SINGAPORE – As working from home becomes more common, employers and employees alike have a role to play for flexible working arrangements.
Employees should use these arrangements responsibly, including being accountable for work deliverables and remaining reachable and responsive while working from home, while employers should clearly communicate their expectations in advance and handle assessments fairly based on results of work rather than face-to-face time, said the minister of state. for Manpower Gan Siow Huang in Parliament on Wednesday January 12.
Ms Gan was responding to a question from Ms Yeo Wan Ling (Pasir Ris-Punggol GRC) on helping to assess and measure the work of people working at home versus work in the office.
His comments come a day after the ministry said on Tuesday it would not rush to legislate work-from-home arrangements, although they will become a more common option.
On Wednesday, Ms. Gan noted that the tripartite partners are providing resources on how employers and human resources supervisors can implement flexible working arrangements in a fair, sustainable and efficient manner.
Ms Gan also recognized that flexible working arrangements, such as working from home, can help caregivers manage their role at home while contributing economically.
The government supports caregivers in a number of ways, such as subsidized care services and subsidies, encouraging the widespread adoption of flexible work arrangements among employers and measures to help all Singaporeans, including caregivers, to set up. sufficient savings for retirement, she said.
Ms. Gan was responding to questions from Ms. Yeo and Ms. Joan Pereira (Tanjong Pagar RCMP) on helping women and caregivers return to the workforce.
For example, all families with Singaporean children enrolled in a daycare licensed by the Early Childhood Development Agency receive a Universal Basic Grant, while eligible families receive additional means-tested grants.
Eligible Singaporeans can receive grants of up to 80 percent for non-residential elderly care services, such as day care and day rehabilitation, among other financial support programs.
She noted that the employment rate of full-time women in Singapore has increased over the decade to reach 65 percent, but that a low proportion of women are still unable to participate partially or fully in the workforce. labor force due to caregiving responsibilities.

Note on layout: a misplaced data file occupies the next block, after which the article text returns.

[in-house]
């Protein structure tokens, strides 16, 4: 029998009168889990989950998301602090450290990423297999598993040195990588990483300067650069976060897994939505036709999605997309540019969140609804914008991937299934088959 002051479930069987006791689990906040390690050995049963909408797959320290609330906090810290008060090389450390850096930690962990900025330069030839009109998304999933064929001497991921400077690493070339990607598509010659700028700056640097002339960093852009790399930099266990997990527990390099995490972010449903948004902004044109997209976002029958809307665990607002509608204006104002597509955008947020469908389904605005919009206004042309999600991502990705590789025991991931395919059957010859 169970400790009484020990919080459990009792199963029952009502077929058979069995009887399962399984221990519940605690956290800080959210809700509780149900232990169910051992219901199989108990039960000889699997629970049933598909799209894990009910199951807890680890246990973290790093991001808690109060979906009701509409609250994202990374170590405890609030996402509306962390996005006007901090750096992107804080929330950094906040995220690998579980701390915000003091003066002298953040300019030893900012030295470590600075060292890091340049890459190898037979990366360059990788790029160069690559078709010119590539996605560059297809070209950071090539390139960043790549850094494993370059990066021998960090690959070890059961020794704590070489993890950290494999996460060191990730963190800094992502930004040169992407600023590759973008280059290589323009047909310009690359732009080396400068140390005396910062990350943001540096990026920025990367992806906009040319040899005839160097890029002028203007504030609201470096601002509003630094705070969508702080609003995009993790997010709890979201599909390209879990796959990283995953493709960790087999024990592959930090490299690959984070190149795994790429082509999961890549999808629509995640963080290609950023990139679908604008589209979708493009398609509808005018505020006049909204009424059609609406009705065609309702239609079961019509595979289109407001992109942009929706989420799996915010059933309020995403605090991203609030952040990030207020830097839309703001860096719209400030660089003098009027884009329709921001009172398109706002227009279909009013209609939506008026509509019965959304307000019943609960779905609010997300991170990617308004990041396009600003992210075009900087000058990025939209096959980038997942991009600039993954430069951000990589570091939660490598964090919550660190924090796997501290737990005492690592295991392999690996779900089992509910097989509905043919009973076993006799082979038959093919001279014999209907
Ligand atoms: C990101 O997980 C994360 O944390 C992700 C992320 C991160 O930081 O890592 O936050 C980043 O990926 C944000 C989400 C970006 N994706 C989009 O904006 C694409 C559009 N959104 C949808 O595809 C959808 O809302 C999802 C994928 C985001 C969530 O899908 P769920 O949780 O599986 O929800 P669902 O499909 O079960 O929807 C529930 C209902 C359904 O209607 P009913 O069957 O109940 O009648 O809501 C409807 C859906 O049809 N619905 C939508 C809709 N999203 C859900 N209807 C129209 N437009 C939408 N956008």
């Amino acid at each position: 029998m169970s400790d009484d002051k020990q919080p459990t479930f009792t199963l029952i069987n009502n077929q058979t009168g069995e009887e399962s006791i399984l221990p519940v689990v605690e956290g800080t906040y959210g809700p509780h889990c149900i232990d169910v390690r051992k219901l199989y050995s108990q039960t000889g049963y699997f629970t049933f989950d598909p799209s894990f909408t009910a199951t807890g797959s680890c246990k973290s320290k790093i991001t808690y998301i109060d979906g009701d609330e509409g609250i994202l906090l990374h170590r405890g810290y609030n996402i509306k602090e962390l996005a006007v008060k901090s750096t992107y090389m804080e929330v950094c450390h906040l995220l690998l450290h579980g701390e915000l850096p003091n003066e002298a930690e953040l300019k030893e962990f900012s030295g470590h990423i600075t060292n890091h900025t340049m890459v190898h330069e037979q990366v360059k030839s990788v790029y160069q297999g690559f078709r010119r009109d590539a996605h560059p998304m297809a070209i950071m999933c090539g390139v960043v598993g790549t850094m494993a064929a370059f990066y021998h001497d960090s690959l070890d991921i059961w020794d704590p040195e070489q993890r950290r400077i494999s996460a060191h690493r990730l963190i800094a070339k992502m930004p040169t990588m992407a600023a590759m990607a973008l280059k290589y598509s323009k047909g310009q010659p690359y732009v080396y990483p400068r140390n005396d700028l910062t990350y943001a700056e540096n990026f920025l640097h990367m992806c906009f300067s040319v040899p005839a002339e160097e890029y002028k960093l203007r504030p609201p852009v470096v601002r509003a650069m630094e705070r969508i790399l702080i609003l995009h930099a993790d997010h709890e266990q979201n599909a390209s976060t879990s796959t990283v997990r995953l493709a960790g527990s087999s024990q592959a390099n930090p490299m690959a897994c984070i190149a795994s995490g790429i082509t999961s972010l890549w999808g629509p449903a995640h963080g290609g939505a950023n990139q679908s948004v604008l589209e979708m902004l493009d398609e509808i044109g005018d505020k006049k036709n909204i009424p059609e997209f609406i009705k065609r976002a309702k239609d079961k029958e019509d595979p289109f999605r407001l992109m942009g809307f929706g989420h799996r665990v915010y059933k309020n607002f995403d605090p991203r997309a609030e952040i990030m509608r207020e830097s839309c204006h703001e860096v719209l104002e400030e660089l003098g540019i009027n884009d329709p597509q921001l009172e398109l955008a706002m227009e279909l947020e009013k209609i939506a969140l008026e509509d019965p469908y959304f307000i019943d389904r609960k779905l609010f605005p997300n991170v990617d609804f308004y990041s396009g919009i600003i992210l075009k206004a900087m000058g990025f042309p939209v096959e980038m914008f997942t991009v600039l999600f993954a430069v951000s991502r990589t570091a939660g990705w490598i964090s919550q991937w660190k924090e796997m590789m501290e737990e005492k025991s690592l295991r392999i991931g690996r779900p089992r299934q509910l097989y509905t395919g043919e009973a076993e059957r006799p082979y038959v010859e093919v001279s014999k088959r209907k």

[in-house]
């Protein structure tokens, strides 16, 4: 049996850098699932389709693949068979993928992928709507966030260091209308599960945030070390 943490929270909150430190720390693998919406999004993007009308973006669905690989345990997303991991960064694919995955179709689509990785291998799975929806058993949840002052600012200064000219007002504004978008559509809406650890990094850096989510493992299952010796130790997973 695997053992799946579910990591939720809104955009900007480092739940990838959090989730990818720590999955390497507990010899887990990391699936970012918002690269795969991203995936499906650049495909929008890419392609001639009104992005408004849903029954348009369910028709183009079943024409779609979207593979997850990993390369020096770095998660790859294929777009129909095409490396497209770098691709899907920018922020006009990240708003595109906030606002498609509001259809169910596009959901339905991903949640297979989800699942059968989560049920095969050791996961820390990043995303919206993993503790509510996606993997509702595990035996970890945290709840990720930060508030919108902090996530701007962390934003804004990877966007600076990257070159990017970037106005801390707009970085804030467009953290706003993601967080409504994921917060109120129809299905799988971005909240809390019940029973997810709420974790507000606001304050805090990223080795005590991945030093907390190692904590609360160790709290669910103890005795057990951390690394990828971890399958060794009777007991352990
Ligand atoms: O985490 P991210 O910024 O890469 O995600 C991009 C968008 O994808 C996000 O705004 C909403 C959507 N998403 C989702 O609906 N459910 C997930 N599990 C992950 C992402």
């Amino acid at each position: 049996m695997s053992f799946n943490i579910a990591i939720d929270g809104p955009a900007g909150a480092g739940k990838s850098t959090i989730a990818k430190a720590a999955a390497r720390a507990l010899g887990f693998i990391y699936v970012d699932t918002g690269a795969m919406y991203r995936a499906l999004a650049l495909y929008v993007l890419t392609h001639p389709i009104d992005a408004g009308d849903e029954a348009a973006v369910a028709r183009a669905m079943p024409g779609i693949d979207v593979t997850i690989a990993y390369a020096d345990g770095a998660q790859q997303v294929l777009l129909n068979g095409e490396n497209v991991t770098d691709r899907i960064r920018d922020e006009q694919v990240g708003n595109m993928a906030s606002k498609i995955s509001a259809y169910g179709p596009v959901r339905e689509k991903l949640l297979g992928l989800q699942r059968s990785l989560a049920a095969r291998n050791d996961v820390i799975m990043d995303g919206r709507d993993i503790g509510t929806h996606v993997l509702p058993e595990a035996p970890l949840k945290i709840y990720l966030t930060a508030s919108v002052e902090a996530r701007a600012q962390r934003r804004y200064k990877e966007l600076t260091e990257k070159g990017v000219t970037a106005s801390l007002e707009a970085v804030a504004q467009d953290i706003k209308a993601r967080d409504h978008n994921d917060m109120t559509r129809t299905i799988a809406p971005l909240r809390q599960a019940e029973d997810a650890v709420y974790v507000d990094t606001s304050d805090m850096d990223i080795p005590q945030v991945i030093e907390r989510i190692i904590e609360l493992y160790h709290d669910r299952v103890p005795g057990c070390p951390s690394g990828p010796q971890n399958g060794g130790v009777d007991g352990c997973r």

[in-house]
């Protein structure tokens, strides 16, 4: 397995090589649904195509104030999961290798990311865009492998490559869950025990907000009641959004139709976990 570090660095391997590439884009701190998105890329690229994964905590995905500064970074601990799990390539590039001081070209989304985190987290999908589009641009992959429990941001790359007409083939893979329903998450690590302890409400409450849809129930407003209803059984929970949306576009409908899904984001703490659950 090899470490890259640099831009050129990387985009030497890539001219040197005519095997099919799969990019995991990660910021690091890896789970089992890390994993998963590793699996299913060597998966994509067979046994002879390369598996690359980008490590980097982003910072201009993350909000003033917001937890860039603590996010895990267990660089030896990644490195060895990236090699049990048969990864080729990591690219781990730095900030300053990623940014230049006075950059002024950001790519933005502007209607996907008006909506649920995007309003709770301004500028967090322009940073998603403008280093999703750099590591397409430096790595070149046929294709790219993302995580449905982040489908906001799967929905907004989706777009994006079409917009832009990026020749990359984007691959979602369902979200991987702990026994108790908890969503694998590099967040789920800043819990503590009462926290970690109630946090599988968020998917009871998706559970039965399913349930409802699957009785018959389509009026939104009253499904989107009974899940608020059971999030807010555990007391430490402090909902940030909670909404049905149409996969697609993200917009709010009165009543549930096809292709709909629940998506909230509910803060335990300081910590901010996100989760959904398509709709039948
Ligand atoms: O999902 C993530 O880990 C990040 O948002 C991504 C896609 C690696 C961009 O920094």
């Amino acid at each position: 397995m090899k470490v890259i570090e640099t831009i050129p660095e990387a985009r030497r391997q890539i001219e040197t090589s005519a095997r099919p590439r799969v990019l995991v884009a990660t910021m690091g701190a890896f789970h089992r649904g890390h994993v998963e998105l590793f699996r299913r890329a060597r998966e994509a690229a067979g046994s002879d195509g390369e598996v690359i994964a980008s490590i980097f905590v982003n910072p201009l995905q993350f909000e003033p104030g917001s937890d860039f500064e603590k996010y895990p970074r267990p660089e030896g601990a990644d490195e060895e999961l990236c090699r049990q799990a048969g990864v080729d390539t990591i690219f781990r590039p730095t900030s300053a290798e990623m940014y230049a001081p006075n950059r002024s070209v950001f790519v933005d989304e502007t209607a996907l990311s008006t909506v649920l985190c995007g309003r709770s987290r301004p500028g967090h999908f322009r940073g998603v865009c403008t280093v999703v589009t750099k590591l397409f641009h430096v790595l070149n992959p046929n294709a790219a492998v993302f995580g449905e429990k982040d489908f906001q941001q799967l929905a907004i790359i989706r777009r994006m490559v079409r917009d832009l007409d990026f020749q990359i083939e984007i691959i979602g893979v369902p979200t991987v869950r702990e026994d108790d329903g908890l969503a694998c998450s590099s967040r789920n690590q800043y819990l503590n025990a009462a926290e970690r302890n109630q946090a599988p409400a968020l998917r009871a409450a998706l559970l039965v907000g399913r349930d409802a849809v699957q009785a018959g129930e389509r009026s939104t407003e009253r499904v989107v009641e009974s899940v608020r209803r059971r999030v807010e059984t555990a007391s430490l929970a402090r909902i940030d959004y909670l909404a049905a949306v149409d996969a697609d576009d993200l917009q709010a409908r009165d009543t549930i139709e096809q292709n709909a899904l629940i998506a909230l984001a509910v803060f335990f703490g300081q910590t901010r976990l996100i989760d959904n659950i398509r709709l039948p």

She said that in 2020, 15% of women residing here aged 25 to 64 cited family responsibilities as the main reason for their absence from the workforce, while 6% were working part-time due to family commitments or personal.
In response to questions from Ms. Tin Pei Ling (MacPherson) and Ms. Cheryl Chan (East Coast GRC) on the representation of women in different industries, Ms. Gan noted that the share of women among professionals, managers, executives and technicians (PMET) has increased here during the Decades 2010-2020, from 41.1% to 45.6%.
She added, “We are seeing more and more women join growing industries such as information and communications, financial services, and health and social services.
In total, women make up 52.8% of the workforce in these three sectors, she said.
The share of women in science, technology, engineering and mathematics (STEM) jobs, although lower, also fell from 29.9% in 2015 to 32.4% in 2020.
She said: “We will continue to work with our tripartite partners and community stakeholders to support the participation of women in the labor market and help them enter and stay in the occupations of their choice, including in emerging sectors. “